QPR are a club in Freefall
‘Yes.’ Was the simple reply of QPR’s director of football, Les Ferdinand, when asked in a Mirror interview earlier this week if Rangers can beat the drop. Frankly, Ferdinand is wrong. Granted Mathematically, yes, QPR can stay up. But realistically- it’s not going to happen. The West London side still have away trips to Manchester City and Liverpool in the calendar, and league leaders and local rivals Chelsea still to visit Loftus Road.
At one stage in the season it did look as if QPR would stay up, when they were stringing together consecutive home wins against teams around them; Burnley, Leicester, West Brom and Aston Villa were all beaten at Loftus Road, with encouraging performances against Manchester City and Liverpool on top of that. However, a worrying away form soon became the subject of attention, before Harry Redknapp’s shock decision to leave happened in February, the day after deadline day. Redknapp was replaced by the head of academy, Chris Ramsey, after managing to lead Rangers to their first away victory of the season at Sunderland as interim manager. From then, it has been a steep downfall of loss after loss. As we enter April – QPR haven’t managed a point since the 10th February- ouch.
In a season of few positives, the future looks just about as doomed for QPR. On and off the field, they have been hit with problem after problem since Tony Fernandes took over as chairman in 2011. A miraculous survival under Mark Hughes kept them in the Premier League in 2011/12, but this was overshadowed by a horrifying season the year after, when Harry Redknapp was unable to save them after arriving mid-season. The players that took QPR down, with their dismal and disheartened performances cost the club a whopping £78 Million in wages, higher than Champions League finalists in the same season, Borussia Dortmund. After dropping down to the Championship, the club were expected to walk the division, with the class they had and the money invested. However, this was far from the case. An average season followed, where they came 4th but were outclassed all year by Burnley, Leicester and Derby. They faced the latter in the play-off final in May, where Bobby Zamora scored a last minute winner in a game which potentially should have finished 4 or 5 nil to Derby, if it wasn’t for Rob Green’s heroics.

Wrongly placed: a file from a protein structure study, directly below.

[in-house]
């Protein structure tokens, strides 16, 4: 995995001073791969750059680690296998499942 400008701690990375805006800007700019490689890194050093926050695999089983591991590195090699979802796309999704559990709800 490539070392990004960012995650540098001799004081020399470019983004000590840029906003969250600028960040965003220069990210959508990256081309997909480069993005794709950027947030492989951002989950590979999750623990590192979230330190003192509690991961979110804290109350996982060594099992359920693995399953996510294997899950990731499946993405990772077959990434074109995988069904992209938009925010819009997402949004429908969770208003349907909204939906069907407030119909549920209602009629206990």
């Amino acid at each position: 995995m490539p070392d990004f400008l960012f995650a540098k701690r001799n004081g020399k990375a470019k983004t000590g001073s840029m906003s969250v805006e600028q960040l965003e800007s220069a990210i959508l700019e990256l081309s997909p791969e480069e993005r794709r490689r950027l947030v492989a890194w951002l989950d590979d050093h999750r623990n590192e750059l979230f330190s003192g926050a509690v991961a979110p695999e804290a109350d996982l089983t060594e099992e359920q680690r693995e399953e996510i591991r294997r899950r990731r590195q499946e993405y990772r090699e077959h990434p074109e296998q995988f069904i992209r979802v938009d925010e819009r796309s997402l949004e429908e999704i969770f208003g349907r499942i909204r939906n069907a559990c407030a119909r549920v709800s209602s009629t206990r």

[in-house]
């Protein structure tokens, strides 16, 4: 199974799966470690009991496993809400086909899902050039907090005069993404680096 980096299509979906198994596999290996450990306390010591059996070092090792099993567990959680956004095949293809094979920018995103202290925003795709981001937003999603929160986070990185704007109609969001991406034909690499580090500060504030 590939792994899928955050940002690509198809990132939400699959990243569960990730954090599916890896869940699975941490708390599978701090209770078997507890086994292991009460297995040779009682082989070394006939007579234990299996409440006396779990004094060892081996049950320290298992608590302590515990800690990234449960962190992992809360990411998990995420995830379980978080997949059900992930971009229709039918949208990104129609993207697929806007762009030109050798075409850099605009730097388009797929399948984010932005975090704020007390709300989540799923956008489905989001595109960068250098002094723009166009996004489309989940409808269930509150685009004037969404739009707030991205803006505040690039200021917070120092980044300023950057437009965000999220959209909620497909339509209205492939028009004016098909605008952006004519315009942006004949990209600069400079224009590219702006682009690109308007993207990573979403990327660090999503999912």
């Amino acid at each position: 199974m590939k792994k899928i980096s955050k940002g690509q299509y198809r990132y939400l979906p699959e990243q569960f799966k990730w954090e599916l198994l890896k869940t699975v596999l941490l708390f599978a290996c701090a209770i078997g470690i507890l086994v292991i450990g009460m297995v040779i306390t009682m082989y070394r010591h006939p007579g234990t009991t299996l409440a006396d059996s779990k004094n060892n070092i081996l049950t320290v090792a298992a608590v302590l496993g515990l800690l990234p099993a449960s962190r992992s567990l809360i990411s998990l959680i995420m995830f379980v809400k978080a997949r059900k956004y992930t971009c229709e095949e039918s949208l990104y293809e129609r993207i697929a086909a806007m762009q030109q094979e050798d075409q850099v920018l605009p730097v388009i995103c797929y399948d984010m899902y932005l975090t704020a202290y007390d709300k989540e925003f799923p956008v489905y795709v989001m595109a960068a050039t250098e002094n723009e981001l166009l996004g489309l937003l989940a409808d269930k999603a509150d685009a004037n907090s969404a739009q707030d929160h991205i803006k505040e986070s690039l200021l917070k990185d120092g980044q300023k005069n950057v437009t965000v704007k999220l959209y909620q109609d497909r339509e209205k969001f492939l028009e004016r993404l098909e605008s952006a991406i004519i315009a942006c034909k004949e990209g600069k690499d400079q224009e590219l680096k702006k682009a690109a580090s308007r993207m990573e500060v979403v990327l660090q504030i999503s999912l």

At the time, QPR fans were ecstatic. Somehow their team had managed to squeeze into the Premier League. But, it wasn’t for the better of the club. Rangers were not ready for the top flight as a footballing team, or as a club behind the scenes. In football terms, Rangers were built up of overpaid over 30’s, and with Harry Redknapp in charge, that wasn’t going to change any time soon. Off the field, Rangers now had a huge fine hanging over the heads from the Football League, after breaching the Financial Fair Play rules in their play-off winning season. Everything has gone wrong this season for the R’s, and it was expected, inevitable, from the very moment that the ball hit the net from Zamora’s boot in May – QPR were doomed.